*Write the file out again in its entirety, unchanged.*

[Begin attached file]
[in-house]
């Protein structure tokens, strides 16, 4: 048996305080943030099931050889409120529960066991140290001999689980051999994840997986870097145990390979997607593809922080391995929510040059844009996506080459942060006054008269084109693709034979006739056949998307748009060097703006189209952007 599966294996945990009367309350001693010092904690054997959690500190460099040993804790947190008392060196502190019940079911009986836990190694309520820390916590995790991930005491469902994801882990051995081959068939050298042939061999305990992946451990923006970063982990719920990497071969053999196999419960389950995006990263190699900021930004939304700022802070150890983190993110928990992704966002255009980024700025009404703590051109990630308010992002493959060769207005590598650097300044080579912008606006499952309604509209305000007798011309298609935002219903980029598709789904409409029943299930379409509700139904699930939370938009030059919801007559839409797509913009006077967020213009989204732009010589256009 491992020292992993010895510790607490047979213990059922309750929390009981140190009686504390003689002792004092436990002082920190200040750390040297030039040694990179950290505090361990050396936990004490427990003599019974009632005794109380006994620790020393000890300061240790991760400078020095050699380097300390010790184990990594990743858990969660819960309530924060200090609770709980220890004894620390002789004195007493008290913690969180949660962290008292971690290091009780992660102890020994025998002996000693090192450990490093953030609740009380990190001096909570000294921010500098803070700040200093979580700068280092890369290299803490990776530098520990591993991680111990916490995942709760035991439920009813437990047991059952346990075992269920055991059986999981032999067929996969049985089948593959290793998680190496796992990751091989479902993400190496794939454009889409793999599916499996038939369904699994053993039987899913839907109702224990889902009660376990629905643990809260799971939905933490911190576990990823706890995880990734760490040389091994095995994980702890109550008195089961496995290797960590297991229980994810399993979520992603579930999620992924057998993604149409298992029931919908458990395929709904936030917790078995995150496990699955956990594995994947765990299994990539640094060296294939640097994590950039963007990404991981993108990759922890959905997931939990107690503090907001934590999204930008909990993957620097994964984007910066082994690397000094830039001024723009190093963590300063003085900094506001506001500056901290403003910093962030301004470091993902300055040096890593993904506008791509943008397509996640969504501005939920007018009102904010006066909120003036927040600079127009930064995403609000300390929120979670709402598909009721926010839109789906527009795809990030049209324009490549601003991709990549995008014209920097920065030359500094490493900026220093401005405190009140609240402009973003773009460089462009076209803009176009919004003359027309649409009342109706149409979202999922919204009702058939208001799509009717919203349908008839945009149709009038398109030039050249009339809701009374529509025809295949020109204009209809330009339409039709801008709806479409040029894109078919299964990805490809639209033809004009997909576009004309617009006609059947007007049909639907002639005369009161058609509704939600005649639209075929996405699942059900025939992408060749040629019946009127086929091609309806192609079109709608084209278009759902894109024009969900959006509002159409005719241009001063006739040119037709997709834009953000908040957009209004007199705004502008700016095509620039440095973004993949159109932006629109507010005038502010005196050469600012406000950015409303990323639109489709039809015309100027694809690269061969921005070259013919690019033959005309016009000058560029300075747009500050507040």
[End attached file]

[in-house]
């Protein structure tokens, strides 16, 4: 048996305080943030099931050889409120529960066991140290001999689980051999994840997986870097145990390979997607593809922080391995929510040059844009996506080459942060006054008269084109693709034979006739056949998307748009060097703006189209952007 599966294996945990009367309350001693010092904690054997959690500190460099040993804790947190008392060196502190019940079911009986836990190694309520820390916590995790991930005491469902994801882990051995081959068939050298042939061999305990992946451990923006970063982990719920990497071969053999196999419960389950995006990263190699900021930004939304700022802070150890983190993110928990992704966002255009980024700025009404703590051109990630308010992002493959060769207005590598650097300044080579912008606006499952309604509209305000007798011309298609935002219903980029598709789904409409029943299930379409509700139904699930939370938009030059919801007559839409797509913009006077967020213009989204732009010589256009 491992020292992993010895510790607490047979213990059922309750929390009981140190009686504390003689002792004092436990002082920190200040750390040297030039040694990179950290505090361990050396936990004490427990003599019974009632005794109380006994620790020393000890300061240790991760400078020095050699380097300390010790184990990594990743858990969660819960309530924060200090609770709980220890004894620390002789004195007493008290913690969180949660962290008292971690290091009780992660102890020994025998002996000693090192450990490093953030609740009380990190001096909570000294921010500098803070700040200093979580700068280092890369290299803490990776530098520990591993991680111990916490995942709760035991439920009813437990047991059952346990075992269920055991059986999981032999067929996969049985089948593959290793998680190496796992990751091989479902993400190496794939454009889409793999599916499996038939369904699994053993039987899913839907109702224990889902009660376990629905643990809260799971939905933490911190576990990823706890995880990734760490040389091994095995994980702890109550008195089961496995290797960590297991229980994810399993979520992603579930999620992924057998993604149409298992029931919908458990395929709904936030917790078995995150496990699955956990594995994947765990299994990539640094060296294939640097994590950039963007990404991981993108990759922890959905997931939990107690503090907001934590999204930008909990993957620097994964984007910066082994690397000094830039001024723009190093963590300063003085900094506001506001500056901290403003910093962030301004470091993902300055040096890593993904506008791509943008397509996640969504501005939920007018009102904010006066909120003036927040600079127009930064995403609000300390929120979670709402598909009721926010839109789906527009795809990030049209324009490549601003991709990549995008014209920097920065030359500094490493900026220093401005405190009140609240402009973003773009460089462009076209803009176009919004003359027309649409009342109706149409979202999922919204009702058939208001799509009717919203349908008839945009149709009038398109030039050249009339809701009374529509025809295949020109204009209809330009339409039709801008709806479409040029894109078919299964990805490809639209033809004009997909576009004309617009006609059947007007049909639907002639005369009161058609509704939600005649639209075929996405699942059900025939992408060749040629019946009127086929091609309806192609079109709608084209278009759902894109024009969900959006509002159409005719241009001063006739040119037709997709834009953000908040957009209004007199705004502008700016095509620039440095973004993949159109932006629109507010005038502010005196050469600012406000950015409303990323639109489709039809015309100027694809690269061969921005070259013919690019033959005309016009000058560029300075747009500050507040």